Taking place in 1995, “The Burial” is just like great courtroom drama movies of the 1990s. Jamie Foxx shines in this true story about a flashy and persistent attorney representing a small business owner who’s suing a corporate giant in the funeral industry. Although “The Burial” is based on real events, a few minor details were changed for movie. The overall story (the names of the real people are in the movie) and the outcome of the trial are depicted in the film accurately. It’s the type of story where the outcome would be hard to believe if it didn’t happen in real life.
Directed by Maggie Betts, “The Burial” had its world premiere at the 2023 Toronto International Film Festival. Betts co-wrote “The Burial” screenplay with Doug Wright, which they adapted from The New Yorker’s 1999 article “The Burial,” written by Jonathan Harr. It’s a classic story of an underdog taking on a seemingly impossible challenge and … well, you can probably figure out the rest if you know why this story was made into a movie.
That doesn’t mean “The Burial” is dull. Far from it. There’s enough comedy to balance out the most serious moments, while the movie’s screenplay and direction can hold viewers’ interest—especially viewers who are inclined to like dramas about legal cases. And the acting performances are well above-average from this very talented ensemble cast.
“The Burial” also takes viewers behind the scenes to show how trial attorneys on the same legal team not only have opponents in a courtroom, but they also sometimes have major conflicts with people on the same team. Beyond the actual legal case, “The Burial” also has realistic observations and depictions of race relations as well as the corrupt methods of corporate sharks. The movie has classic themes of underestimated people who don’t give up, even when faced with seemingly impossible obstacles.
The opening scene of “The Burial” begins not in a courtroom but in a church: Calvary of Love Baptist Church in Indiantown, Florida, to be exact. Confident attorney Willie E. Gary (played by Foxx) is a guest speaker because the church’s pastor Albert, who is Willie’s brother, asked Willie to be the guest speaker. Willie is a natural showman who gives passionate and rousing speeches, which is one of the reasons why he’s a successful attorney who thrives in the courtroom. It’s mentioned later in the movie that Willie hasn’t lost a case in 12 years.
During his speech at the church, Willie declares what makes churches with a mostly black congregation different from other churches: “In Black Church, they don’t say, ‘I fit the description.’ In Black Church, they don’t judge me because of the color of my skin. In Black Church, they don’t call me out my name. And if they do call me out my name, do you know what they call me? They call me a child of God!”
Meanwhile, in an entirely different setting, in Biloxi, Mississippi, a large family birthday party is happening at the home of businessman Jeremiah “Jerry” O’Keefe (played by Tommy Lee Jones), who is celebrating his 75th birthday. Jerry and his loyal and loving wife Annette O’Keefe (played by Pamela Reed) have 13 children and 24 grandchildren. It looks like most if not all of these descendants are at this party.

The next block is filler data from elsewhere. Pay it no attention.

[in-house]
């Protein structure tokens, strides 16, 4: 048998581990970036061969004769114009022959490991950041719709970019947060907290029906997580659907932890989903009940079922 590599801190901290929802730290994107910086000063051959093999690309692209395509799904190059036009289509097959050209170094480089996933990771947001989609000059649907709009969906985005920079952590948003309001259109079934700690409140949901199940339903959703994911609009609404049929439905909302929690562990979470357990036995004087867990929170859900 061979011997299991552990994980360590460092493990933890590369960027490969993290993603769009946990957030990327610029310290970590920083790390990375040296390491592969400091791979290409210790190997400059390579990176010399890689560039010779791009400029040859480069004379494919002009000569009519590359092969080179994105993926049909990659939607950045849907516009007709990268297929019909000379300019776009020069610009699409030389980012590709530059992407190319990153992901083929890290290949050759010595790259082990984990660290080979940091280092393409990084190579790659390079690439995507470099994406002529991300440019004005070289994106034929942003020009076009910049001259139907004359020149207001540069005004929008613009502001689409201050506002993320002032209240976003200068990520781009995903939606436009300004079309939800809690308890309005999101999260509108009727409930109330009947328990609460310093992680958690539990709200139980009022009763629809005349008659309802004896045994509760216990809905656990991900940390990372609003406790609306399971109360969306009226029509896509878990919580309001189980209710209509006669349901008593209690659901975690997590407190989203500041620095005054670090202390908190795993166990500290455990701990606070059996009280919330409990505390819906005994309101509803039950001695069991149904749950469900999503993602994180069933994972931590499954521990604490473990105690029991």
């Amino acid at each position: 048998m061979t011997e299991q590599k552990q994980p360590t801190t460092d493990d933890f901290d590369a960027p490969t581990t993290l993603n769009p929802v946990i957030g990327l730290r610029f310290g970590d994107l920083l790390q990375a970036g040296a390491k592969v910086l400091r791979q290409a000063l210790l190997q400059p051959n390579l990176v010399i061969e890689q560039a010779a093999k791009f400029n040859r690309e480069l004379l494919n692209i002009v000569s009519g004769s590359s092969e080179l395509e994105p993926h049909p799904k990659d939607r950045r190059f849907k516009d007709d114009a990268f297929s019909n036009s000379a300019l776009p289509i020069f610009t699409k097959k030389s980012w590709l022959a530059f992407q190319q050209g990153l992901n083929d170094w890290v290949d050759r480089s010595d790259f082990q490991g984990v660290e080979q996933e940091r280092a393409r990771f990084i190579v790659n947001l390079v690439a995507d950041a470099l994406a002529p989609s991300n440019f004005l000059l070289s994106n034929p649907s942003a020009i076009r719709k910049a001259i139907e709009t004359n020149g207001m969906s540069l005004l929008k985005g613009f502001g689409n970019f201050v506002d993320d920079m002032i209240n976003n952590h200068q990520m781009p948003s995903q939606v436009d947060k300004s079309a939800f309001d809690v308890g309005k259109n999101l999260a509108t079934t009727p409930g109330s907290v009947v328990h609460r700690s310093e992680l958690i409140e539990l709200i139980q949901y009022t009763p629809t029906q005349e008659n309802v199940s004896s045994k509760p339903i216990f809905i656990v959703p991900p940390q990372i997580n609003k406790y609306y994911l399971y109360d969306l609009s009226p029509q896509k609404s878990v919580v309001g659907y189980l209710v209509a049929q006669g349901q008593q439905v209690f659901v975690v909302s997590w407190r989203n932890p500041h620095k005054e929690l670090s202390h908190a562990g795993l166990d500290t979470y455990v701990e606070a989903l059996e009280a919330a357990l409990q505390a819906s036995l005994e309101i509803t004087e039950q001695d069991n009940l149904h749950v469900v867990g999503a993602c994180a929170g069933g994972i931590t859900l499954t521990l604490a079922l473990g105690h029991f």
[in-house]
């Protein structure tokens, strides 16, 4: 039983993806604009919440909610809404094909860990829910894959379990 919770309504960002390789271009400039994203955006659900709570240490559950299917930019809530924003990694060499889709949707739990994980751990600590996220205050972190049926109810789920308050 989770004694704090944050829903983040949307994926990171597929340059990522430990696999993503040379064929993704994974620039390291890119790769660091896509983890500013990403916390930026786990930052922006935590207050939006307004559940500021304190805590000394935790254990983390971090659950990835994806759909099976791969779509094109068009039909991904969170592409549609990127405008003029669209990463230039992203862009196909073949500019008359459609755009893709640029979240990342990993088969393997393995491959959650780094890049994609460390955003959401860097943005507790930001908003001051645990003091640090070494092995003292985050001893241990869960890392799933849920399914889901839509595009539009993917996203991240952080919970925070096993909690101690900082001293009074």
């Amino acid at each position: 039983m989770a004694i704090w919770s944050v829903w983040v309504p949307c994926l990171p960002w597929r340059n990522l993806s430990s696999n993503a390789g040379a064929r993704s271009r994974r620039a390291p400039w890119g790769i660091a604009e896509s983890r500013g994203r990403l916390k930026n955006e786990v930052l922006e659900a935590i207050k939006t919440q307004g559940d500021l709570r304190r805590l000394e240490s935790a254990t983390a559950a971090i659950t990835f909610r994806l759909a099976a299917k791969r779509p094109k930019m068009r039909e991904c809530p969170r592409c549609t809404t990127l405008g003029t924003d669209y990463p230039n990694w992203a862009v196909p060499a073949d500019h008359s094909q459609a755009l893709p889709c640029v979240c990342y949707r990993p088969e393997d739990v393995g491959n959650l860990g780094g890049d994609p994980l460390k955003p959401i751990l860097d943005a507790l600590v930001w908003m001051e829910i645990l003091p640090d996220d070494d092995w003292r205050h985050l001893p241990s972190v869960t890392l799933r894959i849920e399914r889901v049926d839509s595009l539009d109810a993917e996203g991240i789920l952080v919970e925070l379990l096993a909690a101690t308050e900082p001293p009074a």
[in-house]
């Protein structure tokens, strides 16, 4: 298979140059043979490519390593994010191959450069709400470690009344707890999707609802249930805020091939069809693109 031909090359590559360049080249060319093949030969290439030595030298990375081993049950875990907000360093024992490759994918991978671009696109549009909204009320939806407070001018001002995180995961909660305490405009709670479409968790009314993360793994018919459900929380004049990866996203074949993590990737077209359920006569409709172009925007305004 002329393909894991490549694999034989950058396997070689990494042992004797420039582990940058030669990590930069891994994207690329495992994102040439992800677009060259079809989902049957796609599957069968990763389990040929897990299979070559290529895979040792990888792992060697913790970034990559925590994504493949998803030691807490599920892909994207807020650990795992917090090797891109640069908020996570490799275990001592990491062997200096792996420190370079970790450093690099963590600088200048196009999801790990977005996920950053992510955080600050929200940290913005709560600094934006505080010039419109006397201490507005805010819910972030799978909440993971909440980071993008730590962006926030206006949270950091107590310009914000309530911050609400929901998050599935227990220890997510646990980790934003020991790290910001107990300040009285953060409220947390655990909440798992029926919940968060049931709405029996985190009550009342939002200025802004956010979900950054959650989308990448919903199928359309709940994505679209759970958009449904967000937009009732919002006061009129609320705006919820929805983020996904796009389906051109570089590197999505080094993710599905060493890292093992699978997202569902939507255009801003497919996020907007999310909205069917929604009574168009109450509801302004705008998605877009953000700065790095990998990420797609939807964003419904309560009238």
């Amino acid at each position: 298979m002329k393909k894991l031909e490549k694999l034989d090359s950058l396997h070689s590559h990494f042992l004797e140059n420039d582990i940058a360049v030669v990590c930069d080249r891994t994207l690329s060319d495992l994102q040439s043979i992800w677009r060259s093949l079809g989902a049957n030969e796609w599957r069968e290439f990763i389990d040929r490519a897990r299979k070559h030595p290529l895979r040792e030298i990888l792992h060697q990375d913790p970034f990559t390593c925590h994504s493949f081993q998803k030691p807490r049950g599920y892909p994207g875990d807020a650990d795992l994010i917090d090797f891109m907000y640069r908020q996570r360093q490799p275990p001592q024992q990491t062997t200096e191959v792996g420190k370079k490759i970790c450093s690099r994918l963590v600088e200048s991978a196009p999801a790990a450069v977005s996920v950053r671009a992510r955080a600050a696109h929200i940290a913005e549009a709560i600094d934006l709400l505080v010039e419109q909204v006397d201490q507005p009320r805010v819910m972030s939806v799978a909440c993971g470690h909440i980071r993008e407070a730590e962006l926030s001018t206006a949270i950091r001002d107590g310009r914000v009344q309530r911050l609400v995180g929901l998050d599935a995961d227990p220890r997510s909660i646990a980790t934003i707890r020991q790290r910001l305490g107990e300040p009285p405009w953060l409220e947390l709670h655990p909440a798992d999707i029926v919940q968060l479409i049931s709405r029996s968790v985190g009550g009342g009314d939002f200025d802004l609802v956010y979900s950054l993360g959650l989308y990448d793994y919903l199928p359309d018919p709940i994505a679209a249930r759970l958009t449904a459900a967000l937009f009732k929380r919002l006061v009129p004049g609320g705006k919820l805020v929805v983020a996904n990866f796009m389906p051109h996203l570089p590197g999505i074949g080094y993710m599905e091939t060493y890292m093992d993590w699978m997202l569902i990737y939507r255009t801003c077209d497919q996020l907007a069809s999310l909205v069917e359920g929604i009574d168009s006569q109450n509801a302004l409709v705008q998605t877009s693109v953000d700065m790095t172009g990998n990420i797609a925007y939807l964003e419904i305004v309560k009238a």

Jerry and Annette have a private conversation while observing their family members from afar, with Jerry proudly saying of their descendants: “Not one felony in the whole damn bunch.” This seemingly blissful family event is a happy moment for Jerry, but he’s been experiencing some tough financial times that he hasn’t disclosed yet to Annette.
Jerry is the leader and sole owner of the family-owned Bradley-O’Keefe funeral business that he inherited from his father. The business, which has been in Jerry’s family for about 100 years, has eight funeral homes and one insurance company throughout Southern Mississippi. The burial insurance company is the most profitable entity of the business and keeps the funeral homes operating when the funeral homes are experiencing a decline in finances. Jerry plans to keep the business owned by his family.
As part of Mississippi state law, in order to keep his business license, Jerry has to maintain a minimum bank balance for his business. (The amount is not mentioned in the movie.) Recently, the bank balance for Bradley-O’Keefe has reached below that minimum. And so, Jerry has had visits from state licensing board officials, who warn Jerry that his license could be suspended if he doesn’t bring up the bank balance to at least the minimum amount.
Jerry has a meeting with his longtime trusted attorney Mike Allred (played by Alan Ruck) about this financial predicament. Mike, who has been Jerry’s attorney for almost 30 years, suggests that Jerry sell off part of the Bradley-O’Keefe business in order to get the cash that Jerry needs. Jerry vehemently disagrees because he made a promise to himself to never sell any part of the business.
But when Mike tells Jerry about a wealthy Canadian businessman named Ray Loewen (played by Bill Camp) who would be willing to buy three of Jerry’s funeral homes at more than their fair market value, Jerry agrees to go to Vancouver to have an in-person meeting with Ray. At this time in 1995, Ray is the president/CEO of the Loewen Group, which has been buying up funeral homes across Canada and the United States. By 1995, the Loewen Group owned more than 1,000 funeral homes and had a market value of about $3 billion. Ray is the chief shareholder of the Loewen Group.
“The Burial” adeptly shows how two very different men—Willie Gary and Jerry O’Keefe—living in two different U.S. states, and living very different lifestyles, crossed paths and ended up working together on a landmark business case. When Jerry and Mike go to Vancouver, they are accompanied by Hal Dockins (played by Mamoudou Athie), a young and eager-to-impress attorney who is a friend of one of Jerry’s sons. Jerry has hired Hal to tag along and learn what he can from Mike.